In computer architecture, 128-bit integers, memory addresses, or other data units are those that are 128 bits (16 octets) wide. Also, 128-bit CPU and ALU architectures are those that are based on registers, address buses, or data buses of that size.
While there are currently no mainstream general-purpose processors built to operate on 128-bit integers or addresses, a number of processors do have specialized ways to operate on 128-bit chunks of data. The IBM System/370 could be considered the first simple 128-bit computer, as it used 128-bit floating-point registers. Most modern CPUs feature single-instruction multiple-data (SIMD) instruction sets (Streaming SIMD Extensions, AltiVec etc.) where 128-bit vector registers are used to store several smaller numbers, such as four 32-bit floating-point numbers. A single instruction can then operate on all these values in parallel. However, these processors do not operate on individual numbers that are 128 binary digits in length; only their registers have the size of 128 bits.
The DEC VAX supported operations on 128-bit integer ('O' or octaword) and 128-bit floating-point ('H-float' or HFLOAT) datatypes. Support for such operations was an upgrade option rather than being a standard feature. Since the VAX's registers were 32 bits wide, a 128-bit operation used four consecutive registers or four longwords in memory.
In the same way that compilers emulate e.g. 64-bit integer arithmetic on architectures with register sizes less than 64 bits, some compilers also support 128-bit integer arithmetic. For example, the GCC C compiler 4.6 and later has a 128-bit integer type
__int128 for some architectures. For the C programming language, this is a compiler-specific extension, as C11 itself does not guarantee support for 128-bit integers.
A 128-bit register can store 2128 (over 3.40 × 1038) different values. The range of integer values that can be stored in 128 bits depends on the integer representation used. With the two most common representations, the range is 0 through 340,282,366,920,938,463,463,374,607,431,768,211,455 (2128 − 1) for representation as an (unsigned) binary number, and −170,141,183,460,469,231,731,687,303,715,884,105,728 (−2127) through 170,141,183,460,469,231,731,687,303,715,884,105,727 (2127 − 1) for representation as two's complement.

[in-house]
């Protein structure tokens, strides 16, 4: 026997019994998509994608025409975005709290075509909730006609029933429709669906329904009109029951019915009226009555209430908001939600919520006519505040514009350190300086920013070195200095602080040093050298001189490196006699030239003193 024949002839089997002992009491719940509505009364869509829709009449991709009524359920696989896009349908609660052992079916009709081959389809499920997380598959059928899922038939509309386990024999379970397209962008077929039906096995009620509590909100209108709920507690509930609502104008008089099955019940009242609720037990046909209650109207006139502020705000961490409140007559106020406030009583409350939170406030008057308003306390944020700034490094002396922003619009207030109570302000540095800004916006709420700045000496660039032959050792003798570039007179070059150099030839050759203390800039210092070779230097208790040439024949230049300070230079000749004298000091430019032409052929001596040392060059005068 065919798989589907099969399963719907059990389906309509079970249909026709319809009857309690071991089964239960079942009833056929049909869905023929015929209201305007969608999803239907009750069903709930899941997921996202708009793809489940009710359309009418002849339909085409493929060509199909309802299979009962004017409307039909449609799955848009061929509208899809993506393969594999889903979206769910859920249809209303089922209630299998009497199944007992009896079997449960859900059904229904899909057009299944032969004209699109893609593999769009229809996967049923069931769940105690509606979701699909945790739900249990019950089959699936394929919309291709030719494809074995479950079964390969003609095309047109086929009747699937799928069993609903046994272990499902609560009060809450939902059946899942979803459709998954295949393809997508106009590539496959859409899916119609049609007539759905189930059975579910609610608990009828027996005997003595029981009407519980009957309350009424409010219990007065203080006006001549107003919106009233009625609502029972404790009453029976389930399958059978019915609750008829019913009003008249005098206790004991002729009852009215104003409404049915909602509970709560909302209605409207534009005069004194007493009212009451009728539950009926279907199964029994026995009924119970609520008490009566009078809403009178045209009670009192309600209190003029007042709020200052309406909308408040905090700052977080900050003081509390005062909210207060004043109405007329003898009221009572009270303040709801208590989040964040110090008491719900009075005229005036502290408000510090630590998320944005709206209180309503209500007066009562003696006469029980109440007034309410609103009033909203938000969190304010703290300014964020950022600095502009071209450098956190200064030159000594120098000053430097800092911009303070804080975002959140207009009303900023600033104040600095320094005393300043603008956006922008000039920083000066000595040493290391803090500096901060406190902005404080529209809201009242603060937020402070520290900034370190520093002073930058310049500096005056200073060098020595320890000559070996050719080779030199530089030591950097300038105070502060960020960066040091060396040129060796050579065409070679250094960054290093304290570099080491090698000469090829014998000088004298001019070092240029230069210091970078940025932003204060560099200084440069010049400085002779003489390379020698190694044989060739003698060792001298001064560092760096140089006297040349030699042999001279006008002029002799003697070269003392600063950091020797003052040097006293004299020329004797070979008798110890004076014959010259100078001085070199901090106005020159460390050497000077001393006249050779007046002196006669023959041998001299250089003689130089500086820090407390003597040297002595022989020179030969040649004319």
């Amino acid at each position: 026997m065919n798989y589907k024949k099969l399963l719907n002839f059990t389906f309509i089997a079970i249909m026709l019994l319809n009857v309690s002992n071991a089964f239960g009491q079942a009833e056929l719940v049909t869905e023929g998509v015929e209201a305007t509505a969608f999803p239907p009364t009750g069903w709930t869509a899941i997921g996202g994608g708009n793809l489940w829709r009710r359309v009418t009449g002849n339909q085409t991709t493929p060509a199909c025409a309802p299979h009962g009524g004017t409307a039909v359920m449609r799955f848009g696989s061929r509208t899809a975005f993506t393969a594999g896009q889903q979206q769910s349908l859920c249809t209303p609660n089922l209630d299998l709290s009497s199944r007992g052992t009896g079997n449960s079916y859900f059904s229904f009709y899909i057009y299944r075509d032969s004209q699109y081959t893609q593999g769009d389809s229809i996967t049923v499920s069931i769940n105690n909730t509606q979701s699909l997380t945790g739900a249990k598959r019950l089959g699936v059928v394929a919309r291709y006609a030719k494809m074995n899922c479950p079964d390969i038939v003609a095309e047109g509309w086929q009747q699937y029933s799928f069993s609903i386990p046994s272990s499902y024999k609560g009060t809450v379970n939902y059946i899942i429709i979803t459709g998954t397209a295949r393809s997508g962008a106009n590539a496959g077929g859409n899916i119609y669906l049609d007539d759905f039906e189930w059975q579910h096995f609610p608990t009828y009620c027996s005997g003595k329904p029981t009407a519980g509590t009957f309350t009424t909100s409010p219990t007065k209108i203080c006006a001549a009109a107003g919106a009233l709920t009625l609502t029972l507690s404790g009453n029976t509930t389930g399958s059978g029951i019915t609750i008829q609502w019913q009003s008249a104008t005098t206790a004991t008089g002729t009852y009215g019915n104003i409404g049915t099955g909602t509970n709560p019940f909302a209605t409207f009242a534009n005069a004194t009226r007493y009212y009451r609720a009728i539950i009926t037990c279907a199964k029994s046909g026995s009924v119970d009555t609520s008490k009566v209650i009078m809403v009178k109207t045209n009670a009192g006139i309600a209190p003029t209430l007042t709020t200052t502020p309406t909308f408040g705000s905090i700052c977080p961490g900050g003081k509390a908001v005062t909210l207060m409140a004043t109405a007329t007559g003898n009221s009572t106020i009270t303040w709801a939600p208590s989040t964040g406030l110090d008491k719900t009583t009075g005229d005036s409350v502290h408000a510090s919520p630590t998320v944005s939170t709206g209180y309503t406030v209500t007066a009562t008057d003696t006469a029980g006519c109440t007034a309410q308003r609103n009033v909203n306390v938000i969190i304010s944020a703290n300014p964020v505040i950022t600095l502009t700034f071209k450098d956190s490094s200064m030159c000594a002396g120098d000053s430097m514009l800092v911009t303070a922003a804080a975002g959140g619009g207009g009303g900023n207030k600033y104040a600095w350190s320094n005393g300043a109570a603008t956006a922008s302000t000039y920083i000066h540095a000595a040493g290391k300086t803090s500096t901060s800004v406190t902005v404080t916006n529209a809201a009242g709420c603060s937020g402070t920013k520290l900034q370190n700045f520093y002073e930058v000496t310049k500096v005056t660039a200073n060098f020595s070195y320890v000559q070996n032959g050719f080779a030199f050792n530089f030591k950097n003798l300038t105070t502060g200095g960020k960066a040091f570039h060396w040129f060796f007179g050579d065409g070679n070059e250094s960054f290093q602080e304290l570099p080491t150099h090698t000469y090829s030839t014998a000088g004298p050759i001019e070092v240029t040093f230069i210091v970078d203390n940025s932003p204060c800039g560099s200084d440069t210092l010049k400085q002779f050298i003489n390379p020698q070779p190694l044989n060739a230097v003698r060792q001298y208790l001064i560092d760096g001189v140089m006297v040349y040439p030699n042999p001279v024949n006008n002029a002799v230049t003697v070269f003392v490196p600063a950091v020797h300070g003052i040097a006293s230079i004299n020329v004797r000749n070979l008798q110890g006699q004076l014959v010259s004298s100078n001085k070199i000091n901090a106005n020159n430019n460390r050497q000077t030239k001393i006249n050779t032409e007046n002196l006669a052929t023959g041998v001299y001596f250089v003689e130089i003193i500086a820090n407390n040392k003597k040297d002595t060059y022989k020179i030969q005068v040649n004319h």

- The free software used to implement RISC-V architecture is defined for 32, 64 and 128 bits of integer data width.
- Universally Unique Identifiers (UUID) consist of a 128-bit value.
- IPv6 routes computer network traffic amongst a 128-bit range of addresses.
- ZFS is a 128-bit file system.
- GPU chips commonly move data across a 128-bit bus.
- 128 bits is a common key size for symmetric ciphers and a common block size for block ciphers in cryptography.
- 128-bit processors could be used for addressing directly up to 2128 (over 3.40 × 1038) bytes, which would greatly exceed the total data stored on Earth as of 2010, which has been estimated to be around 1.2 zettabytes (1.42 × 1021 bytes).
- Quadruple precision (128-bit) floating-point numbers can store 64-bit fixed point numbers or integers accurately without losing precision.
- The AS/400 virtual instruction set defines all pointers as 128-bit. This gets translated to the hardware's real instruction set as required, allowing the underlying hardware to change without needing to recompile the software. Past hardware was 48-bit CISC, while current hardware is 64-bit PowerPC. Because pointers are defined to be 128-bit, future hardware may be 128-bit without software incompatibility.
- Increasing the word size can speed up multiple precision mathematical libraries. Applications include cryptography, and potentially speed up algorithms used in complex mathematical processing (numerical analysis, signal processing, complex photo editing and audio and video processing).
- MD5 algorithm is a widely used hash function producing a 128-bit hash value.
A CPU with 128-bit multimedia extensions was designed by researchers in 1999.
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- Rich Miller (May 2010). "Digital Universe nears a Zettabyte". The Guardian. datacenterknowledge.com. Retrieved 16 September 2010.
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